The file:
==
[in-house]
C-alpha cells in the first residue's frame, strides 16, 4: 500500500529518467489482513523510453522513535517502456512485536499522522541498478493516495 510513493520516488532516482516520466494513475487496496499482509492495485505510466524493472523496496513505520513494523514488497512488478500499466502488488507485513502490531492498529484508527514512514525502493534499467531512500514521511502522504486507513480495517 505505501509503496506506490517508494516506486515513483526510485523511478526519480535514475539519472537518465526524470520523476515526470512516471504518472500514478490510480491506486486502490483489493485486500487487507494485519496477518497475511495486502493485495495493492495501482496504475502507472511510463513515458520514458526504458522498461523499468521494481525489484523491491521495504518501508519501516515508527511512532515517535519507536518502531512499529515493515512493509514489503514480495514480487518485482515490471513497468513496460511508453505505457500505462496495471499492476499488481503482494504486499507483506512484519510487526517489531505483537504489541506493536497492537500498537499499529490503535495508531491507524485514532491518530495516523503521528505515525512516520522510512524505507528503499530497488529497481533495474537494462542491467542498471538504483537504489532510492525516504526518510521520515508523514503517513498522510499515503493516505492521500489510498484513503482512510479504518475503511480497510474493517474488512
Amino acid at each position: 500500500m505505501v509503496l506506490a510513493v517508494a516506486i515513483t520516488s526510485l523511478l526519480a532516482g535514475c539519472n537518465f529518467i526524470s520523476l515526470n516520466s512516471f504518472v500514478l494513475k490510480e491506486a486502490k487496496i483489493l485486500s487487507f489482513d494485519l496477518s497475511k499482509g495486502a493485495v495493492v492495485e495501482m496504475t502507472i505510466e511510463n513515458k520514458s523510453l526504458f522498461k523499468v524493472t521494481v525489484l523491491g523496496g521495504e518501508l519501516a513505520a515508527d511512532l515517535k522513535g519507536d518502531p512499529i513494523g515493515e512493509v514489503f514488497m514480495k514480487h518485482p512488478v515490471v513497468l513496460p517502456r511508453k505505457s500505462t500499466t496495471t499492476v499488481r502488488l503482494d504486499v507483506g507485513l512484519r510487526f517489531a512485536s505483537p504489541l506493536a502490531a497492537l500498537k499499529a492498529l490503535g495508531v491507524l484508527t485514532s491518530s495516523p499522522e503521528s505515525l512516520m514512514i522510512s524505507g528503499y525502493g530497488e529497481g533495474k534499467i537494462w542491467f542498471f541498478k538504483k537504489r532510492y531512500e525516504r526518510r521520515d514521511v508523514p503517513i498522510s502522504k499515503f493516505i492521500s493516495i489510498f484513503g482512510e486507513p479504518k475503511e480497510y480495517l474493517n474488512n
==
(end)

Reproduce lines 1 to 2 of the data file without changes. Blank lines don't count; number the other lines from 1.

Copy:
[in-house]
C-alpha cells in the first residue's frame, strides 16, 4: 500500500529518467489482513523510453522513535517502456512485536499522522541498478493516495 510513493520516488532516482516520466494513475487496496499482509492495485505510466524493472523496496513505520513494523514488497512488478500499466502488488507485513502490531492498529484508527514512514525502493534499467531512500514521511502522504486507513480495517 505505501509503496506506490517508494516506486515513483526510485523511478526519480535514475539519472537518465526524470520523476515526470512516471504518472500514478490510480491506486486502490483489493485486500487487507494485519496477518497475511495486502493485495495493492495501482496504475502507472511510463513515458520514458526504458522498461523499468521494481525489484523491491521495504518501508519501516515508527511512532515517535519507536518502531512499529515493515512493509514489503514480495514480487518485482515490471513497468513496460511508453505505457500505462496495471499492476499488481503482494504486499507483506512484519510487526517489531505483537504489541506493536497492537500498537499499529490503535495508531491507524485514532491518530495516523503521528505515525512516520522510512524505507528503499530497488529497481533495474537494462542491467542498471538504483537504489532510492525516504526518510521520515508523514503517513498522510499515503493516505492521500489510498484513503482512510479504518475503511480497510474493517474488512